The DPJ needs to get fired up to become that home by presenting clear policy alternatives during the upcoming unified local elections, and shift momentum before the 2016 Upper House Diet elections.

Motivating people to vote is also crucial. Low turnout plays to the LDP’s advantage as it can count on a loyal base of about one-quarter of the vote, and it benefits from a biased electoral system that has prompted some serious handwringing by the Supreme Court, but no action.

So what went wrong for the DPJ? In 2009, former Prime Minister Yukio Hatoyama promised Okinawans the government would relocate the Futenma air station outside the prefecture and, taking his cue from party kingpin Ichiro Ozawa, suggested that Japan should embrace a more equidistant posture toward China and the United States. This, along with efforts to trim bureaucratic powers, proved their undoing as is detailed in R. Taggart Murphy’s excellent new book “Japan and the Shackles of the Past.”

Murphy follows author Karel van Wolferen in presenting an extremely glowing assessment of Ozawa, the mastermind behind the DPJ’s campaign victories in 2007 and 2009. In their view, he was a visionary who crossed the Establishment and was the proverbial nail that got hammered down for his efforts. There is no denying that Ozawa was way ahead of everyone else in launching the “Japan as a normal nation” debate following the Gulf War (1990-91) and advocating the overseas dispatch of Japanese troops for peacekeeping operations under U.N. command. Additionally, in 1993 he cobbled together an unlikely coalition of small parties from across the ideological spectrum, ending an LDP reign that had been uninterrupted since the party was established with CIA assistance in 1955. He also pushed through significant electoral reform and stricter campaign financing rules.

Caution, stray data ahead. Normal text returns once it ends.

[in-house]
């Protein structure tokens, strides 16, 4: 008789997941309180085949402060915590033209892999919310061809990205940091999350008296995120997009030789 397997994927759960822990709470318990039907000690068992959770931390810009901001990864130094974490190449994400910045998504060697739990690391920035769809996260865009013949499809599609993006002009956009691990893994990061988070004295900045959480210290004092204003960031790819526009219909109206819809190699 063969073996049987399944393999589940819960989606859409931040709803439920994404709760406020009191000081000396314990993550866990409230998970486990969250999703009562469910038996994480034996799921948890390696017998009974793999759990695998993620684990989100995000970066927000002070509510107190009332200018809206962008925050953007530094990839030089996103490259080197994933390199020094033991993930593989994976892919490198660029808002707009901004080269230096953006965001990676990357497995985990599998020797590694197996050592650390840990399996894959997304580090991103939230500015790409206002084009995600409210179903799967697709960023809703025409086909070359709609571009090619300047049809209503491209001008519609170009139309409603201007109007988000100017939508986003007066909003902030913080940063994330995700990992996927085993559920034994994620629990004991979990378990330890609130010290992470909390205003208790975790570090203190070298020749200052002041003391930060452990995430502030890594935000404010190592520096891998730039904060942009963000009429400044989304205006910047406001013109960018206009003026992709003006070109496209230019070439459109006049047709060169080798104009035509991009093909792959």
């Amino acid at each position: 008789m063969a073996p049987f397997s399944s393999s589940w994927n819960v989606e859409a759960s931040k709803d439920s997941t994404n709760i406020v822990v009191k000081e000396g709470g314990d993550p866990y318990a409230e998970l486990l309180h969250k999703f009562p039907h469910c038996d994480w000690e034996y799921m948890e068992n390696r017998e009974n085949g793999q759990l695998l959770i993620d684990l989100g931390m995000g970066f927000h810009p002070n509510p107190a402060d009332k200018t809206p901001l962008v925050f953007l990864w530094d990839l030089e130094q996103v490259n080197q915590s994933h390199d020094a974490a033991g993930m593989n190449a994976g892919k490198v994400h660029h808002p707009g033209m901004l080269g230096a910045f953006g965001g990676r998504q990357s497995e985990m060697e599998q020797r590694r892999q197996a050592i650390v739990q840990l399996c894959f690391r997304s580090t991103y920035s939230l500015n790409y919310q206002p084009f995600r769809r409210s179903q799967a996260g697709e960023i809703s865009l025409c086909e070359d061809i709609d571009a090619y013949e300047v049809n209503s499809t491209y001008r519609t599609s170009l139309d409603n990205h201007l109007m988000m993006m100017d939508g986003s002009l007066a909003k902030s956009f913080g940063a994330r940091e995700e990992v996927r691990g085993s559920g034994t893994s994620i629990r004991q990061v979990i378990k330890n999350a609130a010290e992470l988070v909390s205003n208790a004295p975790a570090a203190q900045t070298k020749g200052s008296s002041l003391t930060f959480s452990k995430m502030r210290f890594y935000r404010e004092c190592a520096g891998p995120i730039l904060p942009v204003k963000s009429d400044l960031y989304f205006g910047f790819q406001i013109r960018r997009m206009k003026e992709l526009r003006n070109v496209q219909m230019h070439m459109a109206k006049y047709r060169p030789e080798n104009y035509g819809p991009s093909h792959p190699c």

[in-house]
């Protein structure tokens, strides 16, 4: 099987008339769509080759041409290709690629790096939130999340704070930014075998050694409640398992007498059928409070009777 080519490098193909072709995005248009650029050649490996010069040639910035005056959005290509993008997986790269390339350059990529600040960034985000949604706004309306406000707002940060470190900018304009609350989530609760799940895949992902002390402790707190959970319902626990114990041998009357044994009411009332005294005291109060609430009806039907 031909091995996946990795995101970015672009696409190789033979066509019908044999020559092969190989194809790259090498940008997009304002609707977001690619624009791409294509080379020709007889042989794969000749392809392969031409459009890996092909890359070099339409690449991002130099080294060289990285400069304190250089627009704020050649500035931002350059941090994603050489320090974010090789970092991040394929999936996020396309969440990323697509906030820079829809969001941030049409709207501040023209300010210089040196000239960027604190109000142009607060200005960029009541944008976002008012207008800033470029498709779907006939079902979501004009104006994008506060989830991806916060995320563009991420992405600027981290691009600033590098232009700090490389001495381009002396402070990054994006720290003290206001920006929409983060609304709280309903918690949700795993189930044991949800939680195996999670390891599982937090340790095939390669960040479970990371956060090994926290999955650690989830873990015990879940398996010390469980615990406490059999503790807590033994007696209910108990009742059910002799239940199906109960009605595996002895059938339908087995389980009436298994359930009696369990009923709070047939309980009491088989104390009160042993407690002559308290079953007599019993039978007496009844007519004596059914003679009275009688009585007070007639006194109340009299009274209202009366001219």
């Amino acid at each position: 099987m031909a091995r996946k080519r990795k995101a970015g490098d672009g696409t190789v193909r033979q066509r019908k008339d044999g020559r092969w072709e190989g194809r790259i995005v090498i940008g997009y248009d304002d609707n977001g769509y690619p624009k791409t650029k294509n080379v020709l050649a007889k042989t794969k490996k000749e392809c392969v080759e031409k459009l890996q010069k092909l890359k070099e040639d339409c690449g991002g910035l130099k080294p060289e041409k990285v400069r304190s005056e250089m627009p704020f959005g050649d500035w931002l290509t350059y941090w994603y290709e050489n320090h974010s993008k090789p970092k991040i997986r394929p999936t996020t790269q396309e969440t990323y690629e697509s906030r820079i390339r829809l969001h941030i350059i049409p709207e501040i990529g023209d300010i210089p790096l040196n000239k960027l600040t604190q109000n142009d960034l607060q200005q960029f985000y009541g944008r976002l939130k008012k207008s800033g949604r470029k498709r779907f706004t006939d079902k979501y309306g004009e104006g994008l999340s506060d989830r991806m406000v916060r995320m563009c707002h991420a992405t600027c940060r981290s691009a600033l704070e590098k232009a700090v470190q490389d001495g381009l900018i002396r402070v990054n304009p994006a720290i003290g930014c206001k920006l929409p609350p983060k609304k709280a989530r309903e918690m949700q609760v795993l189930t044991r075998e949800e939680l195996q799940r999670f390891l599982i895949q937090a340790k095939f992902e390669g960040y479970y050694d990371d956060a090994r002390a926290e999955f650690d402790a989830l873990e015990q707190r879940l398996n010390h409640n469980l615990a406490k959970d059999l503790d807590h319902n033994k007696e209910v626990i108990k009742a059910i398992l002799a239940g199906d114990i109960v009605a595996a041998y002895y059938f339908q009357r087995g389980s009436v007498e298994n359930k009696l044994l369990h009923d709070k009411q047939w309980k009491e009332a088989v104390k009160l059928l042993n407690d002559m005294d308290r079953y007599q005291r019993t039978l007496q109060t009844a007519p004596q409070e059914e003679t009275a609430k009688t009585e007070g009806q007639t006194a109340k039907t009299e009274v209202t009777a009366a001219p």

But Ozawa never shrugged off his image as Kakuei Tanaka’s protege: a ruthless behind-the-scenes deal maker who learned about the dark arts of fundraising, influence peddling and rainmaking at the feet of the master. Aurelia George Mulgan’s recent book, “Ozawa Ichiro and Japanese Politics,” agrees that Ozawa is the most intriguing politician of his generation, but presents a more nuanced, damning and convincing assessment. She exposes a deeply flawed man who flip-flopped on policy and ran roughshod over colleagues, carefully scrutinizing the visionary and finding an opportunist ever ready to place expediency before principle.

Murphy is correct that the Establishment had it in for him, but George Mulgan’s book shows that it doesn’t mean he deserves beatification. Ozawa is nicknamed “the Destroyer” for good reason, sabotaging Prime Minister Naoto Kan after losing a leadership contest in 2010 and bolting from the DPJ in July 2012, taking 49 lawmakers with him. This was a significant blow to a party that was already in disarray, and it contributed to its demise, scuttling the two-party system he nearly created. And Ozawa? He now heads the peculiarly named People’s Life Party with Taro Yamamoto and Company, a tiny group that holds 10 Diet seats, is anti-nuclear, anti-TPP and, according to its website, supports pragmatism, environmentalism and localism.

Murphy will give a talk about his book at Temple University Japan on Feb. 2 at 7:30 p.m. For details, contact: icas@tuj.temple.edu or visit www.tuj.ac.jp/icas/event/japan-and-the-shackles-of-the-past-2.

Jeff Kingston is the director of Asian Studies, Temple University Japan.